Broadway (and Off-Broadway) Tips: How to Do Theater in NYCApril 5, 2016 - by Griffin Miller, Theatre Editor
Shakespeare may have written “all the world’s a stage,” but New York is—without question—the world’s stage. Home to 40 Broadway theatres and hundreds of Off- and Off-Off Broadway houses, the Big Apple can easily boast more musicals, dramas, comedies, and theatrical events in a single day than anywhere else on the planet.
New York theatre is also a magnet for celebrities, both onstage and off. Actors who you might only recognize from television and films make a beeline to New York just to add Broadway to their resumes. In addition, every season you can expect to see dozens of Tony winners and nominees bringing musicals and plays—revivals, new creations, and imports—to vibrant life.
As for offstage, let’s just say you might see your favorite big screen superstar, athlete, or recording artist in the audience, at a nearby restaurant, or just strolling down the street...it happens all the time in “the theatre district!”
Read on for our tips on how to make the most of Broadway and theater on a visit to New York City.
How to Do New York Theater: Quick Facts
The Broadway Theatre District is technically West 40th to West 54th Street between Sixth and Eighth Avenues. Two current Broadway theatres fall outside this geographic area: The Al Hirshfeld, which is slightly west of Eighth Avenue, and the Vivian Beaumont, part of Lincoln Center’s arts complex, located uptown, west of Broadway at 65th St.
Broadway’s biggest theatre at 1,935 seats is the Gershwin Theatre; the smallest is the Helen Hayes with 597 seats. Minimum size for a Broadway house? 500 seats.
As a rule, a theatre with less than 499 seats and more than 99 seats is considered Off-Broadway. These houses can be located anywhere in Manhattan as well as Brooklyn (the most famous being the Brooklyn Academy of Music, aka BAM) and Queens. About half of all Off-Broadway theatres are commercial or “for profit.”
Radio City Music Hall
Generally considered event venues, NYC’s mega theatres—The Beacon (2,829 seats), The Theater at Madison Square Garden (2,000 seats) and Radio City Music Hall (at 5,933 seats, the preferred site for the Tony Awards in June)—all are considered Off-Broadway when they host theatrical productions, such as the annual Radio City Christmas Spectacular.
A theatre with less than 100 seats falls into the Off-Off-Broadway category; very few are commercial. Like Off-Broadway, Off-Off-Broadway houses can be anywhere in the city.
On 42nd Street, Theatre Row is home to several Off- and Off-Off-Broadway theatres; it stretches from Ninth to Eleventh Aves.
A variety of Theatre Festivals are held throughout the year, both Off- and Off-Off-Broadway, many to showcase new works from the U.S. and abroad. Some are mainstream theatre and several span standup comedy, dance, concerts, burlesque, and the like. Frigid New York, for example, lists six or seven festivals annually. Summer months are by far the most popular for festivals with 15 being the usual count, including everything from the Lincoln Center Festival and the Public Theater’s “Free Shakespeare in the Park” to FringeNYC, a multi-arts blowout with 200+ events taking place in August.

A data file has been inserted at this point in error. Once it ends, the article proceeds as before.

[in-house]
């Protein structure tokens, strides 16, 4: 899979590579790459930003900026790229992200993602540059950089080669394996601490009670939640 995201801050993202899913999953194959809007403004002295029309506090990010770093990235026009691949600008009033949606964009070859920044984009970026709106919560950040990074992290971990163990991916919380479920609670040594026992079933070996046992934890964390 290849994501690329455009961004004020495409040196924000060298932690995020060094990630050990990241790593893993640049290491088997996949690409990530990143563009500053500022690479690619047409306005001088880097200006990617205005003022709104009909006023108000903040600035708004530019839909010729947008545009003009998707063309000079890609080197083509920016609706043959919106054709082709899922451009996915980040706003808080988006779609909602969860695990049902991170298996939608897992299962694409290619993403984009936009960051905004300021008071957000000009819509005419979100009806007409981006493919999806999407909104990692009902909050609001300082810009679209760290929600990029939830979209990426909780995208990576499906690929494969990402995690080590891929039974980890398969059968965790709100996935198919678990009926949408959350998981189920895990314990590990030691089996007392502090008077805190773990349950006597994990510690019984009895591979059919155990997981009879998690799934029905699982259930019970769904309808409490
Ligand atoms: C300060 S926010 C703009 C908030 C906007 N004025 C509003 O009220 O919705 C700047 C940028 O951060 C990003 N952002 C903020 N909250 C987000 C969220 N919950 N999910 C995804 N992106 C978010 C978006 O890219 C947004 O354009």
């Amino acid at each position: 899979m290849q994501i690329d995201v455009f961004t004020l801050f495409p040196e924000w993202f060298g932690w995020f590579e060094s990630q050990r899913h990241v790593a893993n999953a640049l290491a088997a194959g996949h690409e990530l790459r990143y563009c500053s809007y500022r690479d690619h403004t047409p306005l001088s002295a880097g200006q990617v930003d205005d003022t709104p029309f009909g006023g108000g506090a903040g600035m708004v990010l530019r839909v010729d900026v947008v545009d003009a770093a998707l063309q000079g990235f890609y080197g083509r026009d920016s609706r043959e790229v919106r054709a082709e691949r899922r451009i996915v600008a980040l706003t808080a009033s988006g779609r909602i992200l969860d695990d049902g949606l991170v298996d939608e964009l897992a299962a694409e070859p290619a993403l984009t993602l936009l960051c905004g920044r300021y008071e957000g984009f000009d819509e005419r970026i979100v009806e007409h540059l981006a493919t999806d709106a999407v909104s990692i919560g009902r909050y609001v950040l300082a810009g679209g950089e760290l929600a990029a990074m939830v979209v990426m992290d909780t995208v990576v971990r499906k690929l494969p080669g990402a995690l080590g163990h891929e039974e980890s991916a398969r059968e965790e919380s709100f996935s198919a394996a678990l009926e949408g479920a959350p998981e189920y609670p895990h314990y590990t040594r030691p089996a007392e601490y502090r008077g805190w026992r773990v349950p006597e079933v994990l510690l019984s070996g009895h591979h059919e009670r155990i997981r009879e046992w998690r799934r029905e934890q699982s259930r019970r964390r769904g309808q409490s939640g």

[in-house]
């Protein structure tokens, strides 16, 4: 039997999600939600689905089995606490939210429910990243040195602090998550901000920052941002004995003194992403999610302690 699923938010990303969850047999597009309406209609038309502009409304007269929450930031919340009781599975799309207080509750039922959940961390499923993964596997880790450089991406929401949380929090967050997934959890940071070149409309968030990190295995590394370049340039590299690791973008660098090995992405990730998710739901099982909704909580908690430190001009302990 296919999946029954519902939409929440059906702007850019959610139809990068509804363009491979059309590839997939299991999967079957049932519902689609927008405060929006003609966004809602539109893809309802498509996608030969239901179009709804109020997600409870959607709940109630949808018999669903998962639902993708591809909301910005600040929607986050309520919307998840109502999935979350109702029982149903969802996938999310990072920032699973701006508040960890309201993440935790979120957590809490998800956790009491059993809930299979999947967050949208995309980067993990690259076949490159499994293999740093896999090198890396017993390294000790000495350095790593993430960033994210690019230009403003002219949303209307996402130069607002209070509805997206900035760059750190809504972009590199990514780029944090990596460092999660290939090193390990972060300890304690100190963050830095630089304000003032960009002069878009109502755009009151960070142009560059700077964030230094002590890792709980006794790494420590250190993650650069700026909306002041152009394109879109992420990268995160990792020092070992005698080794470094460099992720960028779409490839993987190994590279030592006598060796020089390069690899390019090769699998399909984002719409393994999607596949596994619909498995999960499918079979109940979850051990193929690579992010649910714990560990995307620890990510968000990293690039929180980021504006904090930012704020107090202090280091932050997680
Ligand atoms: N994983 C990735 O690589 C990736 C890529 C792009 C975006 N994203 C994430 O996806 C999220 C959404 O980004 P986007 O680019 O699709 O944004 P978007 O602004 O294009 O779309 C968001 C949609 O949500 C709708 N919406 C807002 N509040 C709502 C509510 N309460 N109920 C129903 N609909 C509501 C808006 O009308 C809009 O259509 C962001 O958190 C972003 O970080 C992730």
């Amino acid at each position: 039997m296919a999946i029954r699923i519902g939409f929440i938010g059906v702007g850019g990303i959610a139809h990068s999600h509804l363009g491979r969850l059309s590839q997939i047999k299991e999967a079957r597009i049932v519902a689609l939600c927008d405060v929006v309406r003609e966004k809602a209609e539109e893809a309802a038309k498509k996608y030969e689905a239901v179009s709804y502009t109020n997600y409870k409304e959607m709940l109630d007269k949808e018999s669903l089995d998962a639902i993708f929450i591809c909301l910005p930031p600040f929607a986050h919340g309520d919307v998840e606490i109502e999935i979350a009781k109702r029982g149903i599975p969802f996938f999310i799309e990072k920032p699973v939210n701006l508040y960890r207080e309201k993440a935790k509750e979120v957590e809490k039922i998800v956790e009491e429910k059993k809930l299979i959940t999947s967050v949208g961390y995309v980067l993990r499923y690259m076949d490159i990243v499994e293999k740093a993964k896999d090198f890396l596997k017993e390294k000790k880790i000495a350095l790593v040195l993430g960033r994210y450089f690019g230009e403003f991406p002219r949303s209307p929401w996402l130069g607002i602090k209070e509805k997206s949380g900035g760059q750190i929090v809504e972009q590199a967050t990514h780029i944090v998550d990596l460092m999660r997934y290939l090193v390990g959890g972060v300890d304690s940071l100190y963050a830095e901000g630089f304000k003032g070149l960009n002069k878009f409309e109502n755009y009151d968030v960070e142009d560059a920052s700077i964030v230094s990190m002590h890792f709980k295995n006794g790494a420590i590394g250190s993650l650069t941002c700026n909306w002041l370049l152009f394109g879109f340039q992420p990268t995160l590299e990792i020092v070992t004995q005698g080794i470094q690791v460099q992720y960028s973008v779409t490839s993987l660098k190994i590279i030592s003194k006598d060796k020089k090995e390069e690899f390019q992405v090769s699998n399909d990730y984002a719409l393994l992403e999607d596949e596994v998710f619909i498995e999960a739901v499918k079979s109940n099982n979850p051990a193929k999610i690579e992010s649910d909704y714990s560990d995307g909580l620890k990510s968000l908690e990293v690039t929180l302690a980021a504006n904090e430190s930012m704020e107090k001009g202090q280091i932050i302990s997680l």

How to Do New York Theater: Tickets
TKTS Times Square. Image: Cargo Collective
To ensure getting tickets to a show you absolutely do not want to miss, it’s always best to reserve them ahead of time.
Premium Tickets. For long-running shows that sell out in advance like The Lion King, Wicked, and The Book of Mormon, book your seats as far out as possible. The same is true for a new show with big buzz or a production featuring one or more major stars. Insider Tip: If price is no object, or if you’ve budgeted as much as $400+ per ticket for a specific Broadway show, VIP arrangements can usually be made at the last minute through your hotel’s concierge.
Discounted Tickets to Broadway and Off-Broadway. You can purchase these seats (25 to 50% off) the day of the performance at TKTS booths, the most famous being in the heart of Times Square, with satellite booths at South Street Seaport and Downtown Brooklyn. All accept credit cards, cash, travelers checks, or TDF gift certificates and vouchers. Insider Tip: If you qualify, you can join TDF (Theatre Development Fund—sponsor of TKTS) as an “out-of-towner,” which makes you eligible to buy theater tickets up to three weeks in advance. You can also download a free TKTS App for updated show info or visit tdf.org. Other discount options: most Broadway theatres offer “Student Rush” or lottery tickets, providing same-day access to shows. Even the mighty Hamilton offers $10 lottery seats, if you get lucky. Check online for individual show policies.
How to Do New York Theater: Helpful Tips
On Your Feet! Image: Matthew Murphy
When English Is an Issue. Musicals tend to be a better bet than plays, and musicals that you are probably familiar with from film and touring companies. Chicago, Cats, Jersey Boys, School of Rock, and The Phantom of the Opera will likely be the most satisfying. Spectacles—like Cirque du Soleil PARAMOUR, Blue Man Group, and Gazillion Bubble Show are less language-intensive and more visual, as are dance-heavy musicals like On Your Feet! and An American in Paris.
Finally, don’t forget autographs! Following Broadway shows, the cast will sign programs at the stage door; for Off- and Off-Off-Broadway, they will often meet-and-greet in the lobby... just make sure to have a pen ready!